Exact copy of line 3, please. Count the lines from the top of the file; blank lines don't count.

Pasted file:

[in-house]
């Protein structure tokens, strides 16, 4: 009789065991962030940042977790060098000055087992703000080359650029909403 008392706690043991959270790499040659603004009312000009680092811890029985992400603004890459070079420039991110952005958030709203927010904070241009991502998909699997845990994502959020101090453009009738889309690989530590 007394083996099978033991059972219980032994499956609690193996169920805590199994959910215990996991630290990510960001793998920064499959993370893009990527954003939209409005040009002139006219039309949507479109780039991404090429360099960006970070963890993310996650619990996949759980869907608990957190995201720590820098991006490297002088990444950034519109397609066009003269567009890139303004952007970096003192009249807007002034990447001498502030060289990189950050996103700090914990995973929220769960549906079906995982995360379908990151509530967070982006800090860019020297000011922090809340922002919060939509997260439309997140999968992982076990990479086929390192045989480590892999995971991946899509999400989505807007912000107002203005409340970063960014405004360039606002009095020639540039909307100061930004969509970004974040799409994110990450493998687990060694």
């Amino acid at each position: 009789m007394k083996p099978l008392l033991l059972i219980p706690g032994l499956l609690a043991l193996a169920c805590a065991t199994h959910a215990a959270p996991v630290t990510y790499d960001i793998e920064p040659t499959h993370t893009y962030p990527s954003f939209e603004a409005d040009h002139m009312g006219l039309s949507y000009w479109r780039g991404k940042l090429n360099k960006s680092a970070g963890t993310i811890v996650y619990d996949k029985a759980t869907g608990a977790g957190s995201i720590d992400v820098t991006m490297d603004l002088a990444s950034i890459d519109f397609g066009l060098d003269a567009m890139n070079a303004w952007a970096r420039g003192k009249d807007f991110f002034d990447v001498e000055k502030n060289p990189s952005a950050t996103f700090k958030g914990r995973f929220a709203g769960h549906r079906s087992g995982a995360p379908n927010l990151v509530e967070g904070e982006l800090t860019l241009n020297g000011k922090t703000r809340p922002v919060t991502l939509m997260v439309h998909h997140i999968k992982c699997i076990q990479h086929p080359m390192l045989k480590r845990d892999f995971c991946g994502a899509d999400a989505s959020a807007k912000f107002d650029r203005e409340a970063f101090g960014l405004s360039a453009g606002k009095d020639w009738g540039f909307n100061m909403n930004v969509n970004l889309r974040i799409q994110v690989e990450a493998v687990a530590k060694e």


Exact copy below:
């Amino acid at each position: 009789m007394k083996p099978l008392l033991l059972i219980p706690g032994l499956l609690a043991l193996a169920c805590a065991t199994h959910a215990a959270p996991v630290t990510y790499d960001i793998e920064p040659t499959h993370t893009y962030p990527s954003f939209e603004a409005d040009h002139m009312g006219l039309s949507y000009w479109r780039g991404k940042l090429n360099k960006s680092a970070g963890t993310i811890v996650y619990d996949k029985a759980t869907g608990a977790g957190s995201i720590d992400v820098t991006m490297d603004l002088a990444s950034i890459d519109f397609g066009l060098d003269a567009m890139n070079a303004w952007a970096r420039g003192k009249d807007f991110f002034d990447v001498e000055k502030n060289p990189s952005a950050t996103f700090k958030g914990r995973f929220a709203g769960h549906r079906s087992g995982a995360p379908n927010l990151v509530e967070g904070e982006l800090t860019l241009n020297g000011k922090t703000r809340p922002v919060t991502l939509m997260v439309h998909h997140i999968k992982c699997i076990q990479h086929p080359m390192l045989k480590r845990d892999f995971c991946g994502a899509d999400a989505s959020a807007k912000f107002d650029r203005e409340a970063f101090g960014l405004s360039a453009g606002k009095d020639w009738g540039f909307n100061m909403n930004v969509n970004l889309r974040i799409q994110v690989e990450a493998v687990a530590k060694e």